Unethical financial advisors/brokers often use tactics to instill fear in seniors of running out of money and becoming a burden to their families. They inspire distrust in seniors of family members concerning their finances to keep seniors from disclosing the fraud. And they prey upon the loneliness and isolation, and availability of some retired or widowed seniors. 

Questions about your securities fraud case, about FINRA arbitration, stockbroker misrepresentation, or omission, speak with Mr. Schulz. A seasoned professional with over 37 years in the securities industry, Mr. Schulz enjoys an enviable nationwide reputation for his high ethical standards and unbiased testimony.  A dominant and well-respected securities expert who has been hired in over 1,156 securities related matters and testified in over 645 FINRA Arbitration and civil cases regarding investment and brokerage disputes.  For more information you may reach Mr. Schulz for a free consultation at (719) 783-3230.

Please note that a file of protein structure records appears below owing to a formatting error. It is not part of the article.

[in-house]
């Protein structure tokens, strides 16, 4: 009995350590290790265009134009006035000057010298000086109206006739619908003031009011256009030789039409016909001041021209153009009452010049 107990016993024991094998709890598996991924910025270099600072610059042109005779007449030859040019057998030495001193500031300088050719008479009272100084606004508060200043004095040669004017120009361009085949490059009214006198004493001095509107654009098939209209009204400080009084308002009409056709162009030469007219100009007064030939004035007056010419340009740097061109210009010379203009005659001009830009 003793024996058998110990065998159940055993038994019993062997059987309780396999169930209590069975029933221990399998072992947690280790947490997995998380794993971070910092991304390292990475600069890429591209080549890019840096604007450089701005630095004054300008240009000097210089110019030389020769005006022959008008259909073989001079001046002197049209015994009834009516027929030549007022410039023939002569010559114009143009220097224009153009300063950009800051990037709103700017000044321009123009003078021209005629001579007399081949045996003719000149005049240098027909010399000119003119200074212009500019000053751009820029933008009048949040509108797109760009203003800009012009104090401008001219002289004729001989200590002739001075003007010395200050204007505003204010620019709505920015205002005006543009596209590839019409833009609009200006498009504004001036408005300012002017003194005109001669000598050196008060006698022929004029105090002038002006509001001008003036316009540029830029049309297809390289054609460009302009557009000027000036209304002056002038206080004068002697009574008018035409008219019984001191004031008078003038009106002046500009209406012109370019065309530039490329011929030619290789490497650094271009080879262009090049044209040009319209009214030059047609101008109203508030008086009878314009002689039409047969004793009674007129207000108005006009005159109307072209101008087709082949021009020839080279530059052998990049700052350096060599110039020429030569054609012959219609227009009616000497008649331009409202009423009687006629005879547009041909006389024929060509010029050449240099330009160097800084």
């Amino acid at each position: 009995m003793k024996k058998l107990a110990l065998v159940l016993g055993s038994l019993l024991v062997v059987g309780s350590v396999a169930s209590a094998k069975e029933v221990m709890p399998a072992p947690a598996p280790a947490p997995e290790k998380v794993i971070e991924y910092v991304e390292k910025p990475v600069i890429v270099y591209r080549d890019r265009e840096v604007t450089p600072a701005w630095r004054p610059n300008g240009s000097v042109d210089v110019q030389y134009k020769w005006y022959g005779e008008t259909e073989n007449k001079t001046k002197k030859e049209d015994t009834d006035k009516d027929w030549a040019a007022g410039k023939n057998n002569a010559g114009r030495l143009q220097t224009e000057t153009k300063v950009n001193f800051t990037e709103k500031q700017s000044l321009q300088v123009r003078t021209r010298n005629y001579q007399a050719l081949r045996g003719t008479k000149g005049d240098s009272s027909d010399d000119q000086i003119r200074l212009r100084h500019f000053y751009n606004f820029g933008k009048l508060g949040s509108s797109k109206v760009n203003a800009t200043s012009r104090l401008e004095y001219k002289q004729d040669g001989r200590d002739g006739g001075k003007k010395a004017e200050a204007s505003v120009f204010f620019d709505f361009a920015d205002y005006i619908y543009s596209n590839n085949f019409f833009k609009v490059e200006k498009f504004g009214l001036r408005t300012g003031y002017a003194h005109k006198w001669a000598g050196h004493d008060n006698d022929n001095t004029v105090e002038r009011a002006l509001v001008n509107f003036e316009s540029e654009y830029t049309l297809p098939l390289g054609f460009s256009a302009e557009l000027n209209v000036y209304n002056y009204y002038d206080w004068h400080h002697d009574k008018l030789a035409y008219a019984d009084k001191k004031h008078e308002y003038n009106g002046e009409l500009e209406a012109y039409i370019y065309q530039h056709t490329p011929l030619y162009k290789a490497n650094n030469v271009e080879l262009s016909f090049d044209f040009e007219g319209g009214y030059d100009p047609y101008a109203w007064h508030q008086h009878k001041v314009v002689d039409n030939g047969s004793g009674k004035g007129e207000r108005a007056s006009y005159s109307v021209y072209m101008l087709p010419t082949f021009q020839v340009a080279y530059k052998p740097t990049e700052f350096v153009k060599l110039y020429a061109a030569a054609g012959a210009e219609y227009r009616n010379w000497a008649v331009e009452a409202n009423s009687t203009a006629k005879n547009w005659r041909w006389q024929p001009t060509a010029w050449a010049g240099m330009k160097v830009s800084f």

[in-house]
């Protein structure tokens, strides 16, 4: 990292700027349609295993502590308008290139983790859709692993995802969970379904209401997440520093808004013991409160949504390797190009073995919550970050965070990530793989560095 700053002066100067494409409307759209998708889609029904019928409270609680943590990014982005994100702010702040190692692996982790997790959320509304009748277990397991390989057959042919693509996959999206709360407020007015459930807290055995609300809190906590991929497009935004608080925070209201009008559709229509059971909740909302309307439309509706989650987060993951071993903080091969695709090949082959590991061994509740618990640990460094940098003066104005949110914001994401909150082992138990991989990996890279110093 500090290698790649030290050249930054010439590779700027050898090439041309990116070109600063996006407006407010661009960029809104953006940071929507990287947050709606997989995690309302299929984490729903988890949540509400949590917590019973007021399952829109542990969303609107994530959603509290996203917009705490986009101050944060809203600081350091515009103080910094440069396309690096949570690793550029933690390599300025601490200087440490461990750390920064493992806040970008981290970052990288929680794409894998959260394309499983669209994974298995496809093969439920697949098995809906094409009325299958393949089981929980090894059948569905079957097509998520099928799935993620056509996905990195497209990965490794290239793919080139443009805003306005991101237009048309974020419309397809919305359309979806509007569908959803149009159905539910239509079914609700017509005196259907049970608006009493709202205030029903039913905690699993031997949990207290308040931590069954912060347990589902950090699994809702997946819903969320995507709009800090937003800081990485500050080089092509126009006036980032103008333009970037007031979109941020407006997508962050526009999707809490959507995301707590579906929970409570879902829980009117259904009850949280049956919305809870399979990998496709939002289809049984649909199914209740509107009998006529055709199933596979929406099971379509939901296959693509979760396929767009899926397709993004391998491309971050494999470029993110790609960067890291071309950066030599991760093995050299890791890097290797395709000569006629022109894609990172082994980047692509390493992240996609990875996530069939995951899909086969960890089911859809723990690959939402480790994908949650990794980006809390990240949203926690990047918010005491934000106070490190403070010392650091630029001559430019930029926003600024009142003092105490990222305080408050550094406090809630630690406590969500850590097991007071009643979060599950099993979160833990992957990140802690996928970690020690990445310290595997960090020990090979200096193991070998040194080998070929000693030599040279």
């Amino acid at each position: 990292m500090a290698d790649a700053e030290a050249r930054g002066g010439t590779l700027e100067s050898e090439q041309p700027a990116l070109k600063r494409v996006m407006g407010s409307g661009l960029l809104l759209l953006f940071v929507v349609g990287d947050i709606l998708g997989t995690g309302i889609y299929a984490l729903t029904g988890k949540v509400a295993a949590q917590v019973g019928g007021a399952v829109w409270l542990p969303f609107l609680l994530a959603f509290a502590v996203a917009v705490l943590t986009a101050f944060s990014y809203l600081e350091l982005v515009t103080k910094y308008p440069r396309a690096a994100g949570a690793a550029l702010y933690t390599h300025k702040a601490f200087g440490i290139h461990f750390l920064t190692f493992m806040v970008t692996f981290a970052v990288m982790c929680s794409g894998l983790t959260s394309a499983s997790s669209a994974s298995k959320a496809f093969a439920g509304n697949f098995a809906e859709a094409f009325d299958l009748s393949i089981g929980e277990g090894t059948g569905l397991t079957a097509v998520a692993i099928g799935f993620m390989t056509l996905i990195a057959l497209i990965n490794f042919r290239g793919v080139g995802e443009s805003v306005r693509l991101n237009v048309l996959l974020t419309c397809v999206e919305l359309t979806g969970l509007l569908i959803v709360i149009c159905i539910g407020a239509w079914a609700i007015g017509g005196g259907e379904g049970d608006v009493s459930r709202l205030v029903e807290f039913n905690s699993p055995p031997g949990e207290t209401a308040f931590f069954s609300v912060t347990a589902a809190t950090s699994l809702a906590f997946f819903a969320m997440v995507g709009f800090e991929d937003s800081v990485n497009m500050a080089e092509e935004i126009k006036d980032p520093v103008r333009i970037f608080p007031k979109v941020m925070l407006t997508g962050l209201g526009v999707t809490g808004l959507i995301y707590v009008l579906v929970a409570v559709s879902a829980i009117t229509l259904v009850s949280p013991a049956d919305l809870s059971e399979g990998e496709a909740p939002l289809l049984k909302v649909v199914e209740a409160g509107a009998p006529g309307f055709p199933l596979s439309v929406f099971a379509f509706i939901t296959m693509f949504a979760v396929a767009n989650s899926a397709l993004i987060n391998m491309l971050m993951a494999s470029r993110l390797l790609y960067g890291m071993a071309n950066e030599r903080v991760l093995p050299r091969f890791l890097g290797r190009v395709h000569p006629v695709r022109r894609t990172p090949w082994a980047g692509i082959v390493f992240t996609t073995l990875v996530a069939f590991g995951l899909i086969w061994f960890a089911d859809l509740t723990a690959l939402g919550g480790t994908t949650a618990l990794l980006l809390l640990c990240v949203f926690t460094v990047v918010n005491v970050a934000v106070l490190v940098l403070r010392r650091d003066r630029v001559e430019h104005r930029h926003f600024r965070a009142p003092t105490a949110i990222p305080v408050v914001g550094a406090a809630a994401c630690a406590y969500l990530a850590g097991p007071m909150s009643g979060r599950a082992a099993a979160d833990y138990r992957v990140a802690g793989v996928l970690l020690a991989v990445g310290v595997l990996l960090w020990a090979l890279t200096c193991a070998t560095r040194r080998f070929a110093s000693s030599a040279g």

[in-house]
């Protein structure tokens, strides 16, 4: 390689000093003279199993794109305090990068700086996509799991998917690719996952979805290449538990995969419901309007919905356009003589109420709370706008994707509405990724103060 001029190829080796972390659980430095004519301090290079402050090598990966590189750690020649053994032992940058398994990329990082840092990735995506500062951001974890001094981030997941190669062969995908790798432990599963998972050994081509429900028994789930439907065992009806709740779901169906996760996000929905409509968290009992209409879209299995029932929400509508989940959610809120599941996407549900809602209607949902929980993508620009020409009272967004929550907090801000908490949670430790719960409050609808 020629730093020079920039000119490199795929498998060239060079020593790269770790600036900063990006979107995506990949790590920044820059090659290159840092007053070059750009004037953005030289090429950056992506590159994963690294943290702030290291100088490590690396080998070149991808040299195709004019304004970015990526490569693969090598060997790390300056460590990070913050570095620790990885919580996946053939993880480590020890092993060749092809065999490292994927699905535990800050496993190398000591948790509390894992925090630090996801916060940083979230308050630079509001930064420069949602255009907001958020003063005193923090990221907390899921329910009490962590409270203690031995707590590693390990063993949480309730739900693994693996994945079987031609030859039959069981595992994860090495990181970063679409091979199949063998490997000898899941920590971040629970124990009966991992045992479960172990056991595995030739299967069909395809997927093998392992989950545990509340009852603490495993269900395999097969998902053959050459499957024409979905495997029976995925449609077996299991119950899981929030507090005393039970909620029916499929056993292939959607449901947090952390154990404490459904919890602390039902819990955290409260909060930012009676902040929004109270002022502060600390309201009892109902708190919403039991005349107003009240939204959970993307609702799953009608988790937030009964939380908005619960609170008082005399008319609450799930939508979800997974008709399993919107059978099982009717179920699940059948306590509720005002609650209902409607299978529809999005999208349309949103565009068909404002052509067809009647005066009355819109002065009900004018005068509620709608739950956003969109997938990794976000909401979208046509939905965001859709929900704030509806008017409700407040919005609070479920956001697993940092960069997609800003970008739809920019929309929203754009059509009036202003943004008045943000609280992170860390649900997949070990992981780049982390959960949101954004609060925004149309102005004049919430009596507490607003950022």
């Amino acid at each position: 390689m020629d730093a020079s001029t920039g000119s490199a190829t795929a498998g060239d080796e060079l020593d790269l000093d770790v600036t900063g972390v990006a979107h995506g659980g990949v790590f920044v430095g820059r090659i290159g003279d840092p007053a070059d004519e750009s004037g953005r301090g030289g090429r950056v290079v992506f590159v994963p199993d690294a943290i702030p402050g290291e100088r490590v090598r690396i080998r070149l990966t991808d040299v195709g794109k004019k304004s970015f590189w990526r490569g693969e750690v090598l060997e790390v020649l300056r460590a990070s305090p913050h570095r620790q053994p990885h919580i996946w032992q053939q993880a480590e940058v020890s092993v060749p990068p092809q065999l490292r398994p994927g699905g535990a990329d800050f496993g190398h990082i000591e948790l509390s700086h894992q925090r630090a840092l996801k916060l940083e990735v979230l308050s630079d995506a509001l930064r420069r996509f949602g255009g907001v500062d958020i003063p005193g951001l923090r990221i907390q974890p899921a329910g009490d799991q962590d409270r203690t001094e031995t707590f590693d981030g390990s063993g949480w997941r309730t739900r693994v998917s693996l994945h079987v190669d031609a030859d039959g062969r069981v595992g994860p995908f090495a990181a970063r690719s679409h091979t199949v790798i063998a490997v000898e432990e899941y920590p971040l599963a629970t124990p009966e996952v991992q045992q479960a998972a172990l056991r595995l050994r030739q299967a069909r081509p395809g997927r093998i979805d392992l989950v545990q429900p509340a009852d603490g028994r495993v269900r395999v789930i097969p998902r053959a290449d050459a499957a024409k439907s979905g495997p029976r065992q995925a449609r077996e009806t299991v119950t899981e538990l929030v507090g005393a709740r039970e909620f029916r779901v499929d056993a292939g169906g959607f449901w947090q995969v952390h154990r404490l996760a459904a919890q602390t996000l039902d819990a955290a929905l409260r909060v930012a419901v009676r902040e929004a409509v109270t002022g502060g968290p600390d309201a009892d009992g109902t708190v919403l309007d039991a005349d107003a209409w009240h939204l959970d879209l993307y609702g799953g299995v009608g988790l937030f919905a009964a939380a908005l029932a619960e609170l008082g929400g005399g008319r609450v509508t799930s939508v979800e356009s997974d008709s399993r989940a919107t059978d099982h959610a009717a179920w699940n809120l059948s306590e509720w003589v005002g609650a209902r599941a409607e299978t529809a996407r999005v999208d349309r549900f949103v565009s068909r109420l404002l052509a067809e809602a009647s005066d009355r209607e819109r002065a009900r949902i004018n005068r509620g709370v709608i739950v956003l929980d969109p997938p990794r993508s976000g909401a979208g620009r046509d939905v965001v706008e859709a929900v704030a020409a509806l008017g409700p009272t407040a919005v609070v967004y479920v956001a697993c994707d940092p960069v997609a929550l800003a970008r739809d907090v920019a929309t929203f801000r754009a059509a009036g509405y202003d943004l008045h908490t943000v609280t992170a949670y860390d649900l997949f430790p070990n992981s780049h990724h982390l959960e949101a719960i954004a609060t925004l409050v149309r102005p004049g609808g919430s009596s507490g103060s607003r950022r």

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Click image to go to FINRA's Frequently Asked Questions Regarding FINRA Rules Relating to Financial Exploitation of Seniors 

FINRA, "The protection of our senior investors, as well as baby boomers who are retired or approaching retirement is a top-priority."


Financial abuse of the elderly can occur in many forms, including theft, misrepresentations of risky, high-commission securities, and churning.


Click image below for FINRA's BrokerCheck


New FINRA Rules Take Effect to Protect Seniors and Vulnerable Adults from Financial Exploitation

First Uniform, National Standards to Protect Senior Investors

Monday, February 5, 2018